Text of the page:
Polls suggest that the Abe government’s platform is not necessarily unpopular, potentially blunting the appeal of the Party of Hope’s populism. For example, polls show that majorities generally support Abe’s plan to raise the consumption tax from 8% to 10% in October 2019, but to redirect some of the revenues from deficit reduction to education, thereby countering the appeal of Hope’s promise to freeze the consumption tax rate. In NHK, the public favored this approach by 50% to 44% and in Asahi 42% to 40%. In Yomiuri, support was only 27%, but an additional 36% favored raising the tax and using the revenues as originally intended.
Abe could also be helped by relatively strong public interest in foreign policy as a campaign issue. The prime minister’s management of the North Korea crisis continues to receive high marks: 57% approval to 29% disapproval in Asahi. In last week’s Yomiuri poll, meanwhile, 64% said “foreign and security policy issues like the North Korea problem” would be of particular importance as they decide how to vote, higher than any other issue, including social security (58%). Not surprisingly, the LDP’s manifesto, released earlier this week, emphasized the North Korea threat and highlighted Abe’s status as a global statesman more broadly.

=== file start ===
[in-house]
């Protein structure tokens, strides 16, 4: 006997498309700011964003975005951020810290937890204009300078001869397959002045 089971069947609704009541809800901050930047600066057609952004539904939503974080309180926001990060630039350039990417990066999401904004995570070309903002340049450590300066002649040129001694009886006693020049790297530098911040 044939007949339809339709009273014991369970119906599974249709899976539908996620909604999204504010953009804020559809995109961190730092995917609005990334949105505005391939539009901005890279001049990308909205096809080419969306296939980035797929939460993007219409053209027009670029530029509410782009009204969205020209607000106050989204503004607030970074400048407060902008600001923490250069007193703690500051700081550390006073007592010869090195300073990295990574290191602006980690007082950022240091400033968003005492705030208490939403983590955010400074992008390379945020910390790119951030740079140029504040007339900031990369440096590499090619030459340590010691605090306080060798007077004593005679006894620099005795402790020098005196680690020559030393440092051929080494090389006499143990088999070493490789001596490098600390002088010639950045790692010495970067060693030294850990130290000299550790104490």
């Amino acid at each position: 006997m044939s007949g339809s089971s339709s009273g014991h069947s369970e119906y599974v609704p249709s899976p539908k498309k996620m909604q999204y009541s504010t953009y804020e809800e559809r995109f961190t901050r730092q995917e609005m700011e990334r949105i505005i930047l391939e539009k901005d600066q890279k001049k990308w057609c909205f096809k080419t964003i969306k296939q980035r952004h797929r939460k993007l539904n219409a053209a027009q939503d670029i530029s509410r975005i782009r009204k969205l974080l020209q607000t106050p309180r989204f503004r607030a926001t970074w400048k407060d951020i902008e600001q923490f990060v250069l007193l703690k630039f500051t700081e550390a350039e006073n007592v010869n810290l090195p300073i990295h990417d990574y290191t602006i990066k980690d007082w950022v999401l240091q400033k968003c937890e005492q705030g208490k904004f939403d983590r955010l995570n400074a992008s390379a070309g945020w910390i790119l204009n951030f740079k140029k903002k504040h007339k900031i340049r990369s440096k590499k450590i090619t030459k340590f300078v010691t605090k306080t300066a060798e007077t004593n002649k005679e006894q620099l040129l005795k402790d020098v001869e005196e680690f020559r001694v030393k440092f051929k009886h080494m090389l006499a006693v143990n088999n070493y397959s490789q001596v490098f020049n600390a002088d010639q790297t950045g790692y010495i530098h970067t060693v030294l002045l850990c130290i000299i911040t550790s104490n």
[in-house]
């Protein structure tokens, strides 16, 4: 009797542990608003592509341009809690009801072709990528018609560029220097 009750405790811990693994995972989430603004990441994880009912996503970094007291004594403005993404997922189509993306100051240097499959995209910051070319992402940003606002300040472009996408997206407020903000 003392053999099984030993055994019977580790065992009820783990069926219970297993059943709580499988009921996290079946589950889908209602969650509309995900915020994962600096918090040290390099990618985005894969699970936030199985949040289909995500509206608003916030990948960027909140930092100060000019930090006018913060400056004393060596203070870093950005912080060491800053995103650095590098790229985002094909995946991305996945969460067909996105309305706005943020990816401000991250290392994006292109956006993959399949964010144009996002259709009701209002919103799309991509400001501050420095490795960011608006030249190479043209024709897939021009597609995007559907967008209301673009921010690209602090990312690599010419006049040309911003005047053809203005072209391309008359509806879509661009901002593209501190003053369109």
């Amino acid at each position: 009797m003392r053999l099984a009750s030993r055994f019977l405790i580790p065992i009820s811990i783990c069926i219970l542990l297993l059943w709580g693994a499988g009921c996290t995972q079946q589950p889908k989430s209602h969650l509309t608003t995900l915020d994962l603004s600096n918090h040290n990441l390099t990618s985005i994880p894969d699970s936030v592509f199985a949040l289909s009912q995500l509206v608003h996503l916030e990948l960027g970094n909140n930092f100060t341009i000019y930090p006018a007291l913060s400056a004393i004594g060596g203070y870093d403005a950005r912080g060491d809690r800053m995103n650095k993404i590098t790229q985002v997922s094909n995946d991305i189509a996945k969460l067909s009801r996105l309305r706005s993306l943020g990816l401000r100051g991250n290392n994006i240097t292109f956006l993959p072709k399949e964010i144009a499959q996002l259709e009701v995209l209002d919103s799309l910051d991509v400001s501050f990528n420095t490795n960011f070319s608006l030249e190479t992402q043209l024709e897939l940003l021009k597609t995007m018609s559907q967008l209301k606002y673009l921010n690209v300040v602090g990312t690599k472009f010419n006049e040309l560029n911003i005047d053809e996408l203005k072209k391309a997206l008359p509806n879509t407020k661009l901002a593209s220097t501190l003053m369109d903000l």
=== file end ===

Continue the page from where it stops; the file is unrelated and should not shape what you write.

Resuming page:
Finally, it is unclear just how much the Moritomo and Kake Gakuen will hurt Abe during this month’s campaign. For example, Asahi found that 41% would stress the scandals when making their selection, but 49% said that they would not. It is difficult to say from this data point whether anger at Abe’s scandals will be sufficient to boost turnout in favor of the new opposition parties, but at this point it seems unlikely.
There is still time for the opposition to make inroads against Abe and the LDP this month, but the polling suggests it will not necessarily be as easy as it appeared when Koike announced that she would personally lead the Party of Hope. The LDP could still suffer some losses, particularly in Tokyo and the greater Kanto region, but it is unclear whether the opposition parties will be able to overcome lingering public doubts about their efficacy and leverage public dissatisfaction with Abe’s leadership to deal the prime minister a significant personal defeat, let alone unseat the LDP-Komeito coalition.